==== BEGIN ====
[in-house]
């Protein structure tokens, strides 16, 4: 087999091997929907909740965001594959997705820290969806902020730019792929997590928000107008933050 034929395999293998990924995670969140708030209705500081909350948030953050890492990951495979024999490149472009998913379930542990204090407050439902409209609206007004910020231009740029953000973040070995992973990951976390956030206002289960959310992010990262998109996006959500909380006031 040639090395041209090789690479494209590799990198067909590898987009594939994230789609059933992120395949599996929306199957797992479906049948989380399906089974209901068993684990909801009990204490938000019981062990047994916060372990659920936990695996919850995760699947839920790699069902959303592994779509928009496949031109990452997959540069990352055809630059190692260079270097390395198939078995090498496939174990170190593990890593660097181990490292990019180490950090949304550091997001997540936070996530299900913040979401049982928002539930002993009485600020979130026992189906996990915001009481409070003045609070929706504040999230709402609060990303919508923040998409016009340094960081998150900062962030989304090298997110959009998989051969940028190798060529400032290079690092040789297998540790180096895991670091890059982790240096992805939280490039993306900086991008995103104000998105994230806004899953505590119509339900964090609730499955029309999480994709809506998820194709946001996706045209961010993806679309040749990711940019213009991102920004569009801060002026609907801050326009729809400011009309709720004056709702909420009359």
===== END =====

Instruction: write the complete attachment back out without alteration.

[in-house]
């Protein structure tokens, strides 16, 4: 087999091997929907909740965001594959997705820290969806902020730019792929997590928000107008933050 034929395999293998990924995670969140708030209705500081909350948030953050890492990951495979024999490149472009998913379930542990204090407050439902409209609206007004910020231009740029953000973040070995992973990951976390956030206002289960959310992010990262998109996006959500909380006031 040639090395041209090789690479494209590799990198067909590898987009594939994230789609059933992120395949599996929306199957797992479906049948989380399906089974209901068993684990909801009990204490938000019981062990047994916060372990659920936990695996919850995760699947839920790699069902959303592994779509928009496949031109990452997959540069990352055809630059190692260079270097390395198939078995090498496939174990170190593990890593660097181990490292990019180490950090949304550091997001997540936070996530299900913040979401049982928002539930002993009485600020979130026992189906996990915001009481409070003045609070929706504040999230709402609060990303919508923040998409016009340094960081998150900062962030989304090298997110959009998989051969940028190798060529400032290079690092040789297998540790180096895991670091890059982790240096992805939280490039993306900086991008995103104000998105994230806004899953505590119509339900964090609730499955029309999480994709809506998820194709946001996706045209961010993806679309040749990711940019213009991102920004569009801060002026609907801050326009729809400011009309709720004056709702909420009359």